HOW I KILLED A FLAT-EARTHER, AND WHY IT WAS PROBABLY WRONG
Yes, for those of you lucky enough not to have come across it, flat earth is a thing — a self-styled ‘movement’ in fact. I’ve been aware of it for a while, because I sometimes watch weird stuff on Youtube, and, you know, things just pop up.
I know – it’s the stupidest thing I’ve heard since Joseph Atwill’s theory that Shakespeare was a teenage Jewish prostitute.
Who knows where it comes from?
I’ve an idea.
Flat-Earthers say the deception starts with Pythagoras, who was ‘the first Mason’. He discovered that the earth was flat but decided to tell everybody it was round, for reasons which are not clear, and the deception has been kept going ever since. Kepler, Copernicus, Galileo, Newton, all bad guys. All Masons. But the real big bad guy is NASA, which faked the moon landings (obviously) and now fakes all the space walks and space station footage in swimming pools and aircraft using parabolic trajectories to simulate low gravity.
And indeed, thereby does hang a tale. An important part of it has been told very capably by Bart Sibrel in his documentary A Funny Thing Happened on the Way to the Moon. Based around archived NASA footage he was sent anonymously, the film shows astronauts in near-earth orbit clearly faking a ‘distant’ view of the earth by using a port-hole and a gel. Sibrel followed this up with a cringe-inducing little film called Astronauts Gone Wild, in which he tracks down a number of the astronauts who claim to to have walked on the moon in the Apollo missions, and tries to force them to swear on the Bible that their claims are God’s truth.
The film confirmed for me what I already knew, but it was interesting — and moving, actually — to hear it from the horse’s mouth. When Sibrel blags his sit-down interview with Buzz Aldrin and then ambushes him with the footage, Aldrin does not dispute its authenticity. He gets visibly agitated, declares the interview over, demands the camera be shut off, and starts sorting out books and papers as a displacement activity, but continues the dialogue with the implacable Sibrel. His quarrel is not with the evidence but with Sibrel’s dishonorable journalistic procedures. At one point, Sibrel’s irritating spiel gets to him and he snaps, ‘Look! We were passengers, OK? Just guys going on a flight.’
I feel for the guy.
That’s a historically revealing utterance.
Apart from Aldrin’s moment of exasperated candor, what makes the film so watchable is the element of suspense: Sibrel, who of course deserves great credit for his exposé of the Apollo program, happens to have an unusually self-righteous manner and a supremely punchable face, a thought that visibly crosses the minds of most of the astronauts interviewed. As I watched I was saying to myself, ‘Dude, you’re gonna get punched! You’re gonna get punched!’ When it finally happened it was Aldrin again, ambushed in the street after the interview, Sibrel waving the Holy Book in his face and calling him a coward, a liar, and a… thpfunf, I think it was.
You could see it coming, and it came: it was no anti-climax; a solid straight right to the jaw with a nice audible connection.
Flat-earthers take the evidence that the Apollo missions did not go to the moon and flip it into an argument — actually a dogma — that we didn’t go because we can’t, and we can’t because the earth is covered by a huge dome made of crystal or sapphire or whatever they feel like saying it’s made of, and outer space doesn’t exist.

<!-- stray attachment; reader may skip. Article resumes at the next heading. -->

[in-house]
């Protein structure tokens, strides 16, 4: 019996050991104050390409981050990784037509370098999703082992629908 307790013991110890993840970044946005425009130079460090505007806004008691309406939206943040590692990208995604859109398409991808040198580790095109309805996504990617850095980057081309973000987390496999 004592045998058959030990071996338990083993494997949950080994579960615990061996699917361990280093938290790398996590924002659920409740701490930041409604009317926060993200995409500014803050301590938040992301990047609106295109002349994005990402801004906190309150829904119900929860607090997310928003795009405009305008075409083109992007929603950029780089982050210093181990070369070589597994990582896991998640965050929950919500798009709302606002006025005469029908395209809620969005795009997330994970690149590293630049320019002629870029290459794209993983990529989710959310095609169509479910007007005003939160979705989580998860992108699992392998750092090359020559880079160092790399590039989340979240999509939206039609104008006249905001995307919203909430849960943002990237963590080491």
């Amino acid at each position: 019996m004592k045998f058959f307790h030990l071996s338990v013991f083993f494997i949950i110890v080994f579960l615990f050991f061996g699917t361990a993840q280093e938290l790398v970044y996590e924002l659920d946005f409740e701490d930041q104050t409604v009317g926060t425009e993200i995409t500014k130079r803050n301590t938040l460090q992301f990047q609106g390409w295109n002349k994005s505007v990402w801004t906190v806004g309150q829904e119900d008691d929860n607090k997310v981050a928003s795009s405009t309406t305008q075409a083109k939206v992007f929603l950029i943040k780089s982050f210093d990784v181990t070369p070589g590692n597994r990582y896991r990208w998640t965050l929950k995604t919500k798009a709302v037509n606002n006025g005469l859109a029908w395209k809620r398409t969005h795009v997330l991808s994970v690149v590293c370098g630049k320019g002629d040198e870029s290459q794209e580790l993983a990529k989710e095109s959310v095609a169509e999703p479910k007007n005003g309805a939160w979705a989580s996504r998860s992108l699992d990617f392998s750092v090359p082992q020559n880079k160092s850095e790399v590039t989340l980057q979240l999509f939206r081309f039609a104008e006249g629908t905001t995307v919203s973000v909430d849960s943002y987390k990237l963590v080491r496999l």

There is indeed a clear connection between NASA’s global theater and the genesis of the flat earth movement. But that isn’t it.
OK, picture the scene. Some NASA high-up calling in the psy-ops expert and saying,
‘Look, Bob, I’m worried. Sooner or later the public’s going to catch on to all of our frauds. The moon landings. The space station. All that. What are we going to say when they do? How are we going to handle it? I hope you boys in psy-ops are going to come up with something good.’
‘Relax. We’ve got it covered.’
‘But how? I mean those 1960s special effects are wearing a bit thin. People are getting more savvy about effects and film techniques and all that. That stuff is not wearing well.’
‘Like I said, Doug, don’t worry about it. We know what we’re doing. We’re already onto it. Never underestimate the stupidity of the general public.’
And the way they’re onto it is this; this is their answer to the dilemma: three little words.
Flat… Earth… Theory.
Because how do you counter a conspiracy theory but with an even wilder conspiracy theory? Large numbers of people who are deeply and justifiably suspicious of NASA have now apparently bought into NASA’s own psy-op: the Flat Earth. Now government and media can claim: ‘People who believe that the moon landings were faked also believe that the earth is flat! Ignore them — they’re nuts!’
They must be loving themselves to bits over this. The sheer brilliant stupidity of it.
But it’s not just the general public — there are one or two notable people in the naturally paranoid truth movement who have fallen prey to the psy-op as well. And here it gets harder to understand, since such individuals are aware of the social engineering, weaponized anthropology and psychological operations which have controlled and shaped culture and discourse in the West for the last seventy years at least, and the central thrust of these towards an ‘archaic revival’, a reversal of the Enlightenment and a re-occulting of the faculty of reason. In view of the success of the Flat Earth op, I’d say this project is going pretty well.
Both would also be aware of Information Czar Cass Sunstein’s 2008 Working Paper for the Obama administration entitled ‘Conspiracy Theories’ in which he proposes ‘cognitive infiltration’ of the truth movement. Of course the internet is full of accusations and counter-accusations as to where the infiltration lies, but the answer of course is that it’s pervasive, and there’s no doubt in my mind that in Flat Earth ‘theory’ we are looking right at it. Do those who fall for it have no logical defenses against this travesty?